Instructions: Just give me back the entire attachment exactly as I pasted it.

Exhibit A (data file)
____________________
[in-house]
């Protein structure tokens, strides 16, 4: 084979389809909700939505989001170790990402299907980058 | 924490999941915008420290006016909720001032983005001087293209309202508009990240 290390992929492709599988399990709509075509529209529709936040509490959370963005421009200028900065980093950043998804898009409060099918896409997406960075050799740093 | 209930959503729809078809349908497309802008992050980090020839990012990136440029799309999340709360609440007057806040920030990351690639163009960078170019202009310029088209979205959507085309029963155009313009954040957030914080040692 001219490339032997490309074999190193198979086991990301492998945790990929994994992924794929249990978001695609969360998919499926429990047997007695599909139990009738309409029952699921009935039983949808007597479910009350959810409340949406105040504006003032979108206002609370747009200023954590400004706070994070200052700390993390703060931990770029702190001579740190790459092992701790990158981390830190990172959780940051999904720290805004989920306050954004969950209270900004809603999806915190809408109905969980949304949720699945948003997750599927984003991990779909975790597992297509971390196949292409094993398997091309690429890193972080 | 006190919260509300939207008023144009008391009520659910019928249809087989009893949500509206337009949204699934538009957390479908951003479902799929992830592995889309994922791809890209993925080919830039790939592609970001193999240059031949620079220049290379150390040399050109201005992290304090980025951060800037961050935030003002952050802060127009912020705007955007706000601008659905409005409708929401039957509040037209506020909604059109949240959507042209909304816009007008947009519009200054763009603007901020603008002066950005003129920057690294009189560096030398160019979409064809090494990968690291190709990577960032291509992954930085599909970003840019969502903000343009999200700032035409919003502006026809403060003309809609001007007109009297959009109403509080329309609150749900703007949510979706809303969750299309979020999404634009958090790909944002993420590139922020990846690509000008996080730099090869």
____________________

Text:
[in-house]
């Protein structure tokens, strides 16, 4: 084979389809909700939505989001170790990402299907980058 | 924490999941915008420290006016909720001032983005001087293209309202508009990240 290390992929492709599988399990709509075509529209529709936040509490959370963005421009200028900065980093950043998804898009409060099918896409997406960075050799740093 | 209930959503729809078809349908497309802008992050980090020839990012990136440029799309999340709360609440007057806040920030990351690639163009960078170019202009310029088209979205959507085309029963155009313009954040957030914080040692 001219490339032997490309074999190193198979086991990301492998945790990929994994992924794929249990978001695609969360998919499926429990047997007695599909139990009738309409029952699921009935039983949808007597479910009350959810409340949406105040504006003032979108206002609370747009200023954590400004706070994070200052700390993390703060931990770029702190001579740190790459092992701790990158981390830190990172959780940051999904720290805004989920306050954004969950209270900004809603999806915190809408109905969980949304949720699945948003997750599927984003991990779909975790597992297509971390196949292409094993398997091309690429890193972080 | 006190919260509300939207008023144009008391009520659910019928249809087989009893949500509206337009949204699934538009957390479908951003479902799929992830592995889309994922791809890209993925080919830039790939592609970001193999240059031949620079220049290379150390040399050109201005992290304090980025951060800037961050935030003002952050802060127009912020705007955007706000601008659905409005409708929401039957509040037209506020909604059109949240959507042209909304816009007008947009519009200054763009603007901020603008002066950005003129920057690294009189560096030398160019979409064809090494990968690291190709990577960032291509992954930085599909970003840019969502903000343009999200700032035409919003502006026809403060003309809609001007007109009297959009109403509080329309609150749900703007949510979706809303969750299309979020999404634009958090790909944002993420590139922020990846690509000008996080730099090869």